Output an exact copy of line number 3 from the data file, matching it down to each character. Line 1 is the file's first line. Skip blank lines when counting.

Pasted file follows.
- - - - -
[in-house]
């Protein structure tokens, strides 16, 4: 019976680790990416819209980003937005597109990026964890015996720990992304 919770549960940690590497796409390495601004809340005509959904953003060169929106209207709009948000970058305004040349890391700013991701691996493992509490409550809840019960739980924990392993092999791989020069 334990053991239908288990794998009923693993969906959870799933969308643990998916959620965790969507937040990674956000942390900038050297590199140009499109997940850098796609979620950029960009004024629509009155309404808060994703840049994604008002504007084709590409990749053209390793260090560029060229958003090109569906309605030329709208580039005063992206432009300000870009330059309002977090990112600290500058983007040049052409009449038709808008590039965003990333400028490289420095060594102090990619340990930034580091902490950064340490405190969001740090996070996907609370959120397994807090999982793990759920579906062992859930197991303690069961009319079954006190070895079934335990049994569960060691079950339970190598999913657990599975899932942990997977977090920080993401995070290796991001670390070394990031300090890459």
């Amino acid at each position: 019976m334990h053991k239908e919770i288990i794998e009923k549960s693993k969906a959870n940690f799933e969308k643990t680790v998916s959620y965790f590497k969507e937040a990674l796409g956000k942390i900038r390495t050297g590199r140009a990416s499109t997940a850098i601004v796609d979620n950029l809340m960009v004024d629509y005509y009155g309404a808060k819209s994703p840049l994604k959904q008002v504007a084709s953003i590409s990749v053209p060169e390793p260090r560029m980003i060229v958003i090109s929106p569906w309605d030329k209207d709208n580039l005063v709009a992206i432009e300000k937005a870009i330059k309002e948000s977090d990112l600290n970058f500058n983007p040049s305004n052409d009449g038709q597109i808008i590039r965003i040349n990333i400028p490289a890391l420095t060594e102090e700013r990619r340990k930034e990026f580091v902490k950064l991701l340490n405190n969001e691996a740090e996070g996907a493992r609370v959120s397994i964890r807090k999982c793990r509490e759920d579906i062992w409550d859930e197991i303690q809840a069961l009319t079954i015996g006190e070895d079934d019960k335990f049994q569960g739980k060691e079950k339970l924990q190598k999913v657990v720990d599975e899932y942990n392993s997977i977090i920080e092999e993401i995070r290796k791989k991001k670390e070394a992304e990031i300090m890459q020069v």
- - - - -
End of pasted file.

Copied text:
């Amino acid at each position: 019976m334990h053991k239908e919770i288990i794998e009923k549960s693993k969906a959870n940690f799933e969308k643990t680790v998916s959620y965790f590497k969507e937040a990674l796409g956000k942390i900038r390495t050297g590199r140009a990416s499109t997940a850098i601004v796609d979620n950029l809340m960009v004024d629509y005509y009155g309404a808060k819209s994703p840049l994604k959904q008002v504007a084709s953003i590409s990749v053209p060169e390793p260090r560029m980003i060229v958003i090109s929106p569906w309605d030329k209207d709208n580039l005063v709009a992206i432009e300000k937005a870009i330059k309002e948000s977090d990112l600290n970058f500058n983007p040049s305004n052409d009449g038709q597109i808008i590039r965003i040349n990333i400028p490289a890391l420095t060594e102090e700013r990619r340990k930034e990026f580091v902490k950064l991701l340490n405190n969001e691996a740090e996070g996907a493992r609370v959120s397994i964890r807090k999982c793990r509490e759920d579906i062992w409550d859930e197991i303690q809840a069961l009319t079954i015996g006190e070895d079934d019960k335990f049994q569960g739980k060691e079950k339970l924990q190598k999913v657990v720990d599975e899932y942990n392993s997977i977090i920080e092999e993401i995070r290796k791989k991001k670390e070394a992304e990031i300090m890459q020069v």